I’m 18 days in the Kickstarter trenches and I can tell you that everything I have heard about Kickstarter being a full time job is true! It’s constantly reaching out, posting, tweeting, sharing pics, writing personal emails, drafting e-mail blasts and basically doing all I can to stay in front of people as much as I can. In exchange for a few un-subscribers, a few pledges always come rolling in. And as someone who, prior to Lalita, never asked for anything, this has been a whole new realm of uncomfortable territory that I quickly had to adapt to and a life lesson that needed to be experienced.
For me Kickstarter has been a powerful tool in my own personal growth. A year ago, or even six months ago, if crowdfunding was mentioned my belly churned with fear. I thought I could NEVER do that, but in this whole Lalita journey, one of the things I’ve realized is never say never. When you invest so much time, energy, and love into your baby, you are willing to do almost anything (that doesn’t compromise morals) to have it thrive. I never thought I’d be photographing my own stuff or doing graphic design, but it happened because it had to get done. I assumed someone else could always do it better than me until I was put to the test; not only did I succeed, I thrived. I’ve now set a look and feel for my brand that no one else could have done because it came from me. Will I always shoot my own stuff? No, but the important lesson is that I know I can.
Beyond expanding my own capabilities as a human, the emotional lessons have been incredibly powerful. To say Kickstarter is a lesson in trust and faith would be a gross understatement. You spend years developing something only to put it out there for people to love, hate or care less. The truth is that when you have poured so much of yourself into something, it can be hard to separate yourself from the project. . .but you have to. If I tried to appeal to everyone, I’d fail miserably. I have to be okay with knowing that what I am creating will powerfully resonate with some and leave others not understanding Lalita at all. For me, knowing that I can inspire a core group gives me the faith to know that once I reach a larger audience, there will be even more women (and men) who resonate with this brand and it’s message. If I have achieved that, I have succeeded.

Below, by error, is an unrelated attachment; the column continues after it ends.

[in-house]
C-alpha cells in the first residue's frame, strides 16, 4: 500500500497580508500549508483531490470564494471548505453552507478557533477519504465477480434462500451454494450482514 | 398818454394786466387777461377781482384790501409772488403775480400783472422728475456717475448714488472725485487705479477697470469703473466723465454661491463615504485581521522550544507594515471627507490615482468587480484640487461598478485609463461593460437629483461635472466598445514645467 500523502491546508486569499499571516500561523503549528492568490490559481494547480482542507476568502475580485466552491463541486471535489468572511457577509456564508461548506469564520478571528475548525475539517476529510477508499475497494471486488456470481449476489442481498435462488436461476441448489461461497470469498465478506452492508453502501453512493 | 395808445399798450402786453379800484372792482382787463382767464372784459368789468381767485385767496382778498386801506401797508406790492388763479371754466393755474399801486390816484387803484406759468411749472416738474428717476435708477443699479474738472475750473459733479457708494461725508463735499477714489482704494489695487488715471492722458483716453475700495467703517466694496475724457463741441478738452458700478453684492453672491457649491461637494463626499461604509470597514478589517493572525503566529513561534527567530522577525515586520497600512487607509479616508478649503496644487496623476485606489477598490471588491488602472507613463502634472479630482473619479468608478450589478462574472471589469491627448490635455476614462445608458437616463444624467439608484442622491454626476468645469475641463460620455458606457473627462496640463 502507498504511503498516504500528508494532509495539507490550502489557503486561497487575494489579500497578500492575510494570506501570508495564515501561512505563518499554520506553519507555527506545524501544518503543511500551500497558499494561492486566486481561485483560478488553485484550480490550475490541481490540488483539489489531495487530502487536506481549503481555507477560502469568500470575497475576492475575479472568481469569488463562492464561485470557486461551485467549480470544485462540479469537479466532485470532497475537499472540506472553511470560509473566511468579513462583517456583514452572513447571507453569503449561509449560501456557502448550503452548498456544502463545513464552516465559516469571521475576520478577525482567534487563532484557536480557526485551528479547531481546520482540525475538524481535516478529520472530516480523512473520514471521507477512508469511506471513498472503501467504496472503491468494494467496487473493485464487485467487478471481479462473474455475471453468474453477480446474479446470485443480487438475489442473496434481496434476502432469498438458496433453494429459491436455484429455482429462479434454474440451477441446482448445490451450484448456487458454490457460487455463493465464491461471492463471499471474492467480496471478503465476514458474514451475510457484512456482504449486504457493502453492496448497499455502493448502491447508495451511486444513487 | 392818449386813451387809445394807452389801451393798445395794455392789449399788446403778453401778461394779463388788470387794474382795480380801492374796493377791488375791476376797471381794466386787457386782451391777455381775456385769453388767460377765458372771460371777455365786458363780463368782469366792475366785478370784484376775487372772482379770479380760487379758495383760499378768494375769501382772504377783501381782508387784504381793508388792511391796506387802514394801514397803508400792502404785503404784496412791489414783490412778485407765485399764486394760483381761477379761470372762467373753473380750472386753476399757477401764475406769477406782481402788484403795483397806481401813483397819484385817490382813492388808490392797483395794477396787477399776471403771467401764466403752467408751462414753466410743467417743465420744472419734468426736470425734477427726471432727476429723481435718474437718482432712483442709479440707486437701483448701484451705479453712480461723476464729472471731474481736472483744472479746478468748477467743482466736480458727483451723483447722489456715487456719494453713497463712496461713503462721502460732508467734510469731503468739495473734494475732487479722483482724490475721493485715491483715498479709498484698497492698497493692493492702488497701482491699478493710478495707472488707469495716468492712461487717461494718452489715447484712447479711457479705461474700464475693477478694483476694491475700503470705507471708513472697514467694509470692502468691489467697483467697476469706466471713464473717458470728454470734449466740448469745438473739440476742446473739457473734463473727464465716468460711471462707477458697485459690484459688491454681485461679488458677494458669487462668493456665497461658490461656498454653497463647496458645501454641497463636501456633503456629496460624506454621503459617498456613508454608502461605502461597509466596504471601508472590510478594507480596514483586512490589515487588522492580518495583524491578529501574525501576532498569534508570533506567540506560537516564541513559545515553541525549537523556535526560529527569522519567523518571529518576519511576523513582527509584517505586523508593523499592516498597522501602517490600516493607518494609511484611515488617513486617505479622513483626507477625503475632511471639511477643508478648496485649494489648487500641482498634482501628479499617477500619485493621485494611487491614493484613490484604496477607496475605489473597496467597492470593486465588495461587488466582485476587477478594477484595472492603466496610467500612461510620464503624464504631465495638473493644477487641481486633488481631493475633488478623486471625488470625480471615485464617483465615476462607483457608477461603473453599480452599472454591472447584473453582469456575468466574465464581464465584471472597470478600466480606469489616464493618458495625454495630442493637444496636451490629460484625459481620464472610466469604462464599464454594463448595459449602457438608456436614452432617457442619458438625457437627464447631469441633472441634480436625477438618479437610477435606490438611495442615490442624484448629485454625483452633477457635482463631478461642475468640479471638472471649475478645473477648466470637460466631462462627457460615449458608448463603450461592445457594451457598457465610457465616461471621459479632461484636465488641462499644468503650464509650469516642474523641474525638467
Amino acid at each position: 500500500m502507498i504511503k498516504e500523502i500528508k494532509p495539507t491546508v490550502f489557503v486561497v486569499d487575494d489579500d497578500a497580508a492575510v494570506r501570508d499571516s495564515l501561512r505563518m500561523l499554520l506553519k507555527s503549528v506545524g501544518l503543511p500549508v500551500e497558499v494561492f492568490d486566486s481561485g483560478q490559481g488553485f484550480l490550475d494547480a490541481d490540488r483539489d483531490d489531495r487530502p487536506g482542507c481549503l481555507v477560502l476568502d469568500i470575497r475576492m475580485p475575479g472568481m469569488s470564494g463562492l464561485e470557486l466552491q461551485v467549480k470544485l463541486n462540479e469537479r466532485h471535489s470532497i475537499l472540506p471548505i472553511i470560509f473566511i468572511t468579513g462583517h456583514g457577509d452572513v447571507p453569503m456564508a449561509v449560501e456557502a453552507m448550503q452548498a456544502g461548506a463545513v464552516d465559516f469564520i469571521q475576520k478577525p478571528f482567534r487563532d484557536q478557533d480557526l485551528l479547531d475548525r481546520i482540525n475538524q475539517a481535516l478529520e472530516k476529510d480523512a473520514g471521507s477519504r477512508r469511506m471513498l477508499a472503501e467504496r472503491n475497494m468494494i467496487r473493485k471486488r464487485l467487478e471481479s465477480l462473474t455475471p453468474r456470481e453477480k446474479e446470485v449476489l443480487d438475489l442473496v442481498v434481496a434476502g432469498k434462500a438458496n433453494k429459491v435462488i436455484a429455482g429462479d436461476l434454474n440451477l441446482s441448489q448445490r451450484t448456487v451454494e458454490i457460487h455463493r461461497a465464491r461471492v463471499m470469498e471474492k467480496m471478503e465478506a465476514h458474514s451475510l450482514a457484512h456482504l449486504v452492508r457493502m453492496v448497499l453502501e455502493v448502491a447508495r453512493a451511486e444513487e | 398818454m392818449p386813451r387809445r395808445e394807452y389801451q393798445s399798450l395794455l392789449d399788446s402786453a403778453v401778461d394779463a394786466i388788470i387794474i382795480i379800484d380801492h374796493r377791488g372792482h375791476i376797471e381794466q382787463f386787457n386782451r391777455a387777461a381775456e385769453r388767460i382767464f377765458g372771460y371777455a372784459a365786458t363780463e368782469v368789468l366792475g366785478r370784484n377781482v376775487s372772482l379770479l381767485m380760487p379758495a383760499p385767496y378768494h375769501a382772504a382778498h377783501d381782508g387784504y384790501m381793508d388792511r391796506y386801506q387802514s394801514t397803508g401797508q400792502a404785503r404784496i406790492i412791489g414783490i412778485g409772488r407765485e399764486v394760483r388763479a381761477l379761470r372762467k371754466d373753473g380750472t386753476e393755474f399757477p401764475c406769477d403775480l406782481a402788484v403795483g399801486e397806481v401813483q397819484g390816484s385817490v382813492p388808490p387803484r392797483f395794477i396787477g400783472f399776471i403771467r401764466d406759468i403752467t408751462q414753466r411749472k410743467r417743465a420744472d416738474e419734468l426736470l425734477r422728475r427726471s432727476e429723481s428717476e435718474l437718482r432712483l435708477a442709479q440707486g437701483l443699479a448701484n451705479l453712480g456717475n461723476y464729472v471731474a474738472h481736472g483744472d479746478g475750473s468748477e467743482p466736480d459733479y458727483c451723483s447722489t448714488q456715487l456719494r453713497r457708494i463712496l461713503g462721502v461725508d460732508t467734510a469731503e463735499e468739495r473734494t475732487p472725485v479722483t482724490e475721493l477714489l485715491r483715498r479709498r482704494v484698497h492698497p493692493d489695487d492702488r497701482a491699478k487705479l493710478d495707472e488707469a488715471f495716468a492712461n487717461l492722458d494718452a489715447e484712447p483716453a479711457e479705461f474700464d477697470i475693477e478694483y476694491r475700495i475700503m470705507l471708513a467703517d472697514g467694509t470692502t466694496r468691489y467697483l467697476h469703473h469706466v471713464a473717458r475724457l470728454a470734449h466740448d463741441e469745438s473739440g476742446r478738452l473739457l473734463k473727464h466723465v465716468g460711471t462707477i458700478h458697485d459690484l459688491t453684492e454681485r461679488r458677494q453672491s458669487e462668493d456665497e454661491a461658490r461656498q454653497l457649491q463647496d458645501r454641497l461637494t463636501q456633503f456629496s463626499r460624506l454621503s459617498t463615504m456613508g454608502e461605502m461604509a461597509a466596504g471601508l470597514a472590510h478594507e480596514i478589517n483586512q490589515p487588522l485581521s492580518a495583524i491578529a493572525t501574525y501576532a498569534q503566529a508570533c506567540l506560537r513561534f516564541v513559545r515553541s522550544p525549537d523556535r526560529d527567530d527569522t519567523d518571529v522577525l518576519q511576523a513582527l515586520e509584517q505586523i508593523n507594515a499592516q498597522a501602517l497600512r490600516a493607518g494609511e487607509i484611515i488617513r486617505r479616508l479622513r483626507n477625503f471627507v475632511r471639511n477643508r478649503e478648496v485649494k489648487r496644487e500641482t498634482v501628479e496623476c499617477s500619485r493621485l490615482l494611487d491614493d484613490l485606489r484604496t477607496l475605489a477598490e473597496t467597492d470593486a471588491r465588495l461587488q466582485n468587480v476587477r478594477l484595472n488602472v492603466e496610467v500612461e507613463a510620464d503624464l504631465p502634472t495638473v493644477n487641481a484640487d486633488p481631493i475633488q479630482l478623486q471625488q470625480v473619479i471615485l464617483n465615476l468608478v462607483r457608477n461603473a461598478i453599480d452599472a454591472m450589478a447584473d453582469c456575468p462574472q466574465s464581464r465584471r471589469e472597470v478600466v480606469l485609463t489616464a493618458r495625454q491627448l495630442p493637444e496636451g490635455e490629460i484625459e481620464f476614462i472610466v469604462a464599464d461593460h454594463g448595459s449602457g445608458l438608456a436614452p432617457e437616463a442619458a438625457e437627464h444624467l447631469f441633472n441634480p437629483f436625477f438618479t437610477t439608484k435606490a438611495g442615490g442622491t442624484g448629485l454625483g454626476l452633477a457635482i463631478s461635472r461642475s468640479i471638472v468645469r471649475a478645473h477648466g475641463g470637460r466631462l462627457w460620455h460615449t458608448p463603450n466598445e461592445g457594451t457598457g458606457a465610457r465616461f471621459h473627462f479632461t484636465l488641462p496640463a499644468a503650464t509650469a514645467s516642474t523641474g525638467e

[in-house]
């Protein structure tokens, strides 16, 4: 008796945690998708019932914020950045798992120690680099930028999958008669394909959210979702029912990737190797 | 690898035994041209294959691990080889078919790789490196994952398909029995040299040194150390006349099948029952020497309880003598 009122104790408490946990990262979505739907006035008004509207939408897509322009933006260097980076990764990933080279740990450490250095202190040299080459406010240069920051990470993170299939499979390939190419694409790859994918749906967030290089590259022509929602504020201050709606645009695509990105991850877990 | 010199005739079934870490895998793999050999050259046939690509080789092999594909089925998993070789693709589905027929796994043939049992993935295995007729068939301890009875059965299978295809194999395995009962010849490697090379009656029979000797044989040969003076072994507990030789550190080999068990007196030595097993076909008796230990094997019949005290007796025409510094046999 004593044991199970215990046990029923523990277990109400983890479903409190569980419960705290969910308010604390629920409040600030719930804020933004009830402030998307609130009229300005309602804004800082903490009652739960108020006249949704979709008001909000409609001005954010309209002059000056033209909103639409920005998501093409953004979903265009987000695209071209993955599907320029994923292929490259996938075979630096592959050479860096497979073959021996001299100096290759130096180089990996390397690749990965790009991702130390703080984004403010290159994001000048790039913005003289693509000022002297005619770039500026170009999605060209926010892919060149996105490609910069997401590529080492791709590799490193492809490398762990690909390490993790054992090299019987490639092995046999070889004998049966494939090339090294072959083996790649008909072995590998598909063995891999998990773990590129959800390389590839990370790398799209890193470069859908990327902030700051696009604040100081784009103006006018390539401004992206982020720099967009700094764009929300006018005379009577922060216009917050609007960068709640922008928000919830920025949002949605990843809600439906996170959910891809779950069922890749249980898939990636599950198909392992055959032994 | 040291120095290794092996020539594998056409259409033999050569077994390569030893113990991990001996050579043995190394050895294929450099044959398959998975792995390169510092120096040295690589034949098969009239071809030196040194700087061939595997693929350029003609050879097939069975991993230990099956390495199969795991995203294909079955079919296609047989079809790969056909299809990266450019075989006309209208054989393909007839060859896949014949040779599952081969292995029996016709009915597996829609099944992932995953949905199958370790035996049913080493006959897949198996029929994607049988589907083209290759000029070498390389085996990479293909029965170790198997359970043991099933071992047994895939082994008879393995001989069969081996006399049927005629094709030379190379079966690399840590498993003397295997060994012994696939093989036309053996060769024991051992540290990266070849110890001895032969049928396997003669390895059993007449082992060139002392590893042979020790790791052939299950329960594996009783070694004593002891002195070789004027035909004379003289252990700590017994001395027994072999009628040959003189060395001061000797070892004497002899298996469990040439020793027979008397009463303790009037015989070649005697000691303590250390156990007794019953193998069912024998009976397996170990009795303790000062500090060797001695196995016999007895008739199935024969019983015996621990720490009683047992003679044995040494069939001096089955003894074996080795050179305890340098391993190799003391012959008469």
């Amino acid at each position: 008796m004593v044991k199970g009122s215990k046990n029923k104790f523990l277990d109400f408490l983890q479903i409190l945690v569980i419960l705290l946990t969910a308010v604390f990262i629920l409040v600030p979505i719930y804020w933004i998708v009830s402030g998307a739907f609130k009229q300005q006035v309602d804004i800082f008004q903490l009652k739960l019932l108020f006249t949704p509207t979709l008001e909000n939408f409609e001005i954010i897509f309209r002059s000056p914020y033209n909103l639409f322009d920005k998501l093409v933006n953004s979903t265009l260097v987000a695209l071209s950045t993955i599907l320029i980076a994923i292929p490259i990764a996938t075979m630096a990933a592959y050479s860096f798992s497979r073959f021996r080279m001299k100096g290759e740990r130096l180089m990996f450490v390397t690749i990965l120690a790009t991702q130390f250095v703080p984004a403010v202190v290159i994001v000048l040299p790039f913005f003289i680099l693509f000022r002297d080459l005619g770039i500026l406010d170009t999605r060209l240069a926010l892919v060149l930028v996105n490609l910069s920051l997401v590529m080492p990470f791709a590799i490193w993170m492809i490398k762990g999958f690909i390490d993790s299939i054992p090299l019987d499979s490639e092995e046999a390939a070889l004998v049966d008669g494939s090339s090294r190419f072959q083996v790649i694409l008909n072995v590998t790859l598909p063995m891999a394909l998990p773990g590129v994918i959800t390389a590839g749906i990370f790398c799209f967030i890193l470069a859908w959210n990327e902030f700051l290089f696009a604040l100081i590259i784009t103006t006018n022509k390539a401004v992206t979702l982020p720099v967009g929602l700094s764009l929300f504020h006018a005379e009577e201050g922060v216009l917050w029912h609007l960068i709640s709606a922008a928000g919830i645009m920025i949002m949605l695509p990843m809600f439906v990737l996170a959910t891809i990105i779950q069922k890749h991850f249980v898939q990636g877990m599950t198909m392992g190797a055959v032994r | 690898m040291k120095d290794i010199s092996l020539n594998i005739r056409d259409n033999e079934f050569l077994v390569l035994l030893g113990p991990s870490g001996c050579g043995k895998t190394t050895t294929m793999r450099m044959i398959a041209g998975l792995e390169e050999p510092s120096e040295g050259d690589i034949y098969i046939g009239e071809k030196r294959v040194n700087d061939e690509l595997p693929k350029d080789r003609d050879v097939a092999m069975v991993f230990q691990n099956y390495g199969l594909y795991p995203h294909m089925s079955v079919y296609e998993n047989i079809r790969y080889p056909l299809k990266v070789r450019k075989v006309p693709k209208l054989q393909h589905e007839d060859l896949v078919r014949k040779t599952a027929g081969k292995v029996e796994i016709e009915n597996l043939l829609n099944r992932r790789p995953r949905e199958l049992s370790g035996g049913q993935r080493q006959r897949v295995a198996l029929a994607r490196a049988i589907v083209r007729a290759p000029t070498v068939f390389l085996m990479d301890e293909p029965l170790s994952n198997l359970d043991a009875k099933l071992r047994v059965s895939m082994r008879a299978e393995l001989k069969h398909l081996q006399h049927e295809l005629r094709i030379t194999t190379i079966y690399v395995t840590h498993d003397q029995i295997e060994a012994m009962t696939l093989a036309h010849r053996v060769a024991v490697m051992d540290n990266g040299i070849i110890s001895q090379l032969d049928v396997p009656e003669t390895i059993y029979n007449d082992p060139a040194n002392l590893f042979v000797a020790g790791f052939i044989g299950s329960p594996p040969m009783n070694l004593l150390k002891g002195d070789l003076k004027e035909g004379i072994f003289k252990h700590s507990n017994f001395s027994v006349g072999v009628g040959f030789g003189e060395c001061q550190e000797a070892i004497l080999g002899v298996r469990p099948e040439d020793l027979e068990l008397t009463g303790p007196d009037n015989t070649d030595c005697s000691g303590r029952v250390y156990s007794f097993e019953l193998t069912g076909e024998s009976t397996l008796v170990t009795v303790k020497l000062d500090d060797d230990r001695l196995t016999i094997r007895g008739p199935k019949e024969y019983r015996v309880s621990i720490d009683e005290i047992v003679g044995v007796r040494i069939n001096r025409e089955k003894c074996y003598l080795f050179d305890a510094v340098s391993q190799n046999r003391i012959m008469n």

With every e-mail, post, and personal message, I have had to get really comfortable with rejection. I can say years of auditioning prepped me, and it certainly helped, but it takes an insane amount of courage to reach out to hundreds or thousands of people, knowing only a handful will even respond. However, the thing with contacting people is perseverance and an open mind; I realize now that so much of my support is coming from where I least expected it. It pays off to be nice to people and to be kind and generous (for a multitude of reasons) but in regard to Kickstarter, you never know who from your past could be your biggest supporter simply because you left them with a warm and fuzzy feeling about you. Kickstarter has also been a wonderful reason to reach out to people and to reconnect, even if it’s only a few lines of exchange, it’s more real than years of clicking likes on their Facebook postings.
Above all, Lalita and Kickstarter have been a lesson in receiving. I’ve always been the one who wanted to believe I could do it all, but truth is: I can’t. No one can because we do not live in a vacuum. I may be the face behind the campaign, but there are so many people who continue to help make this a reality. Not only have people taken time out of their lives to pledge or to share, but to help in the months of preparation for the campaign. Kickstarter has been a lesson in receiving love and being okay with that. It sounds so simple, but it’s one of the lessons I needed most. I needed to be comfortable with people loving me as much as I needed to be comfortable with them not.
I am a firm believer in “without risk, there is no great reward!” I believe that no matter the outcome of this Kickstarter campaign, I am winning. I had the courage to put my heart out there and leave a campaign’s success in the fate of both those who know me and complete strangers. I had the courage to continue a dream, despite the real possibility of not reaching a funding goal. I had the courage to leave the security of one company to follow my passions in another. And most of all, I had the courage to put myself and Lalita out in the world to be loved.
To view the campaign and to pledge click below. Campaign ends September 17, 2015, 8:29 PM P.S.T.
Filed under: Lalita Tagged: crowdfunding, kickstarter, lalita, motivation, personal growth